Around the middle of the 19th Century hops became an important crop in Sharon and the surrounding farms of Schoharie County.  Hop growing was a delicate process and a considerable gamble for the farmer, but hop picking time in early September was a time of fun and frolic as well as hard work.  Clerks and other city-dwellers spent their vacations in the country picking hops (agri-tourism!).

Such is the allure of a good brew.

Beer poses an interesting question for those who try to eat and drink local products. Unlike grapes, which must be picked at exactly the right time and crushed as soon thereafter as possible, none of the ingredients in beer is perishable. Malted barley and dried hops can last indefinitely, and even some yeast can be dried and packaged for long storage.  Decent beer, in any style, can be made anywhere provided one can get deliveries of malted barley, hops and yeast. Even the hobby brewer, making beer in the garage on weekends, can select what kind of malt, hops and yeast to use.  Consequently, Budweiser, Heineken and any number of famous beers are now brewed all over the world with precious little difference from brewery to brewery.

It wasn’t always that way. Once upon a time, before paved roads and rail transport made it possible to move tons of freight to just about anywhere, beer was a truly local product and local produce determined the style.  One used the local barley, malted in the only local facility, and local hops. Most importantly, before the science of microbiology explained the process of isolating and propagating the desired strain of yeast, brewers had to rely on whatever strain happened to be in the air or the cellar.  And the local climate determined the temperature of that cellar, which determined whether the yeast was “top fermenting” or “bottom fermenting” and that determined whether one could use open tanks or had to use closed fermenters,  and that determined a host of other elements. So, just as wine differs from village to village or vineyard to vineyard, beer once differed from village to village, brewery to brewery and monastery to monastery. (By the way, monks played as important a role in the development of brewing as they did in winemaking, which may explain why the small and very Catholic Bavarian city where my father was born had more breweries than churches.) So the Pilsner style – characterized, when made authentically,  by very light color and the distinctive aroma of Saatz hops – would not have been likely to develop anywhere but Bohemia where those hops originated.

The microbrewery movement of the 80s and 90s was an attempt to return to this kind of individuality in American beer. But with all the world’s ingredients now available to brewers, it is quite likely that at microbrewery near you, the only local ingredient will be the water.  The barley used may come from Canada, the hops from Oregon, the yeast from a laboratory in Germany and the recipe from Scotland. And the ability to control temperature allows the brewer to determine the speed of fermentation and the style of the beer. So, except for the Lambic beers of Belgium, the only beers that are still made by spontaneous fermentation, anyone can brew any style of beer anywhere. How well they do it is another matter.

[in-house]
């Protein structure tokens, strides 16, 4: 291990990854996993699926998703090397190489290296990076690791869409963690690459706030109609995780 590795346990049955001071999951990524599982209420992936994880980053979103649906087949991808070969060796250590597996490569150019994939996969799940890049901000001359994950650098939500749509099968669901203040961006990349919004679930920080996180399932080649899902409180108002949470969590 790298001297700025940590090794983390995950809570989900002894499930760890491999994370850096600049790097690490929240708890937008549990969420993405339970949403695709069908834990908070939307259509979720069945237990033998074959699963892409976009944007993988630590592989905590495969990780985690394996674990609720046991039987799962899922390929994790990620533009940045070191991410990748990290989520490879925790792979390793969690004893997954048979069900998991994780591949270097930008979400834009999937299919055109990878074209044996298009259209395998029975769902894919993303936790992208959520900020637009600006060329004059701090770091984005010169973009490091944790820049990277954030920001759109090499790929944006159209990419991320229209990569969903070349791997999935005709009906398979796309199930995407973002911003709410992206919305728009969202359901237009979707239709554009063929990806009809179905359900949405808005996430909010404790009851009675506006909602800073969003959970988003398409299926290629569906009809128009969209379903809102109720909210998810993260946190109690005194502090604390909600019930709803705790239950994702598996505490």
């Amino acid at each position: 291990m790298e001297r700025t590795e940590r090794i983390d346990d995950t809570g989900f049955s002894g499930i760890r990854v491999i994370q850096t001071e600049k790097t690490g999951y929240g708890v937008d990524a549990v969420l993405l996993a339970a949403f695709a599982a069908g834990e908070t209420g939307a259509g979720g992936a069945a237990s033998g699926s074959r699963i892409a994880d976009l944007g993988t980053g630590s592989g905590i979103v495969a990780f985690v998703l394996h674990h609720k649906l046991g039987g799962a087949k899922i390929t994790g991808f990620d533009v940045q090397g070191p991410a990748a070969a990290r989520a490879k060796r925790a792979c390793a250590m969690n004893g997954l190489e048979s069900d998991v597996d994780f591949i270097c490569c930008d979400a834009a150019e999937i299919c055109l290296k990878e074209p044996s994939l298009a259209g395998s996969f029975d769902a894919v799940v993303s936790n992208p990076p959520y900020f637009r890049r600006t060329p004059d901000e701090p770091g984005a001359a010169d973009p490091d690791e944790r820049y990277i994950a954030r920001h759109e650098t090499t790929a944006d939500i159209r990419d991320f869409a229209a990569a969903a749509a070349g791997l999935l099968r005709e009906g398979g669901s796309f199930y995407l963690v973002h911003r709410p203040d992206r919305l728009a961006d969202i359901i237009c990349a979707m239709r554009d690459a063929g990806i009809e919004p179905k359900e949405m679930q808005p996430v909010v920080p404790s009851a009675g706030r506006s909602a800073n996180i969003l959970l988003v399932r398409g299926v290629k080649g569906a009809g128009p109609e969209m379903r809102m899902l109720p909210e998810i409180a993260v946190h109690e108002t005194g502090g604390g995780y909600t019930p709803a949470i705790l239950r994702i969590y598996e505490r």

Brewery Ommegang

A case in point is one of our local breweries near Sharon Springs. Ommegang is an authentic Belgian style ale that is brewed in Cooperstown, New York. But the reason it is brewed there is a matter of pure coincidence. There is nothing about Cooperstown or the surrounding region that makes it especially suited to Belgian ale other than the fact that it is where the founders, a couple who imported Belgian beers, happened to live. They did it right. There is no question that the beer is excellent.  It cannot be mistaken for any other beer and we are all proud that it comes from our neck of the woods.  I even had the privilege of hosting the launch party for Hennepin ale, Ommegang’s second offering, at my restaurant eleven years ago. The brewery is beautifully designed to resemble a Belgian farmhouse without feeling like a Disneyland.  The project was a partnership with a prestigious Belgian brewery that sent one of their brewmasters to develop the recipe. They use the best ingredients from numerous far-flung sources. But how local is it? As I said, an interesting question to think about over a beer. Personally, I am more concerned with where my vegetables grow.


by Josh and Brent

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Adam Lawless

Hey! Great article – you should check out the Saranac Brewery (F.X. Matt Brewery) in Utica. It's only an hour away and they were the first beer to be sold in the U.S. after prohibition. Their brewery tours are great and even include a Speak Easy. Thought you might be interested. Enjoy! I look forward to the next post.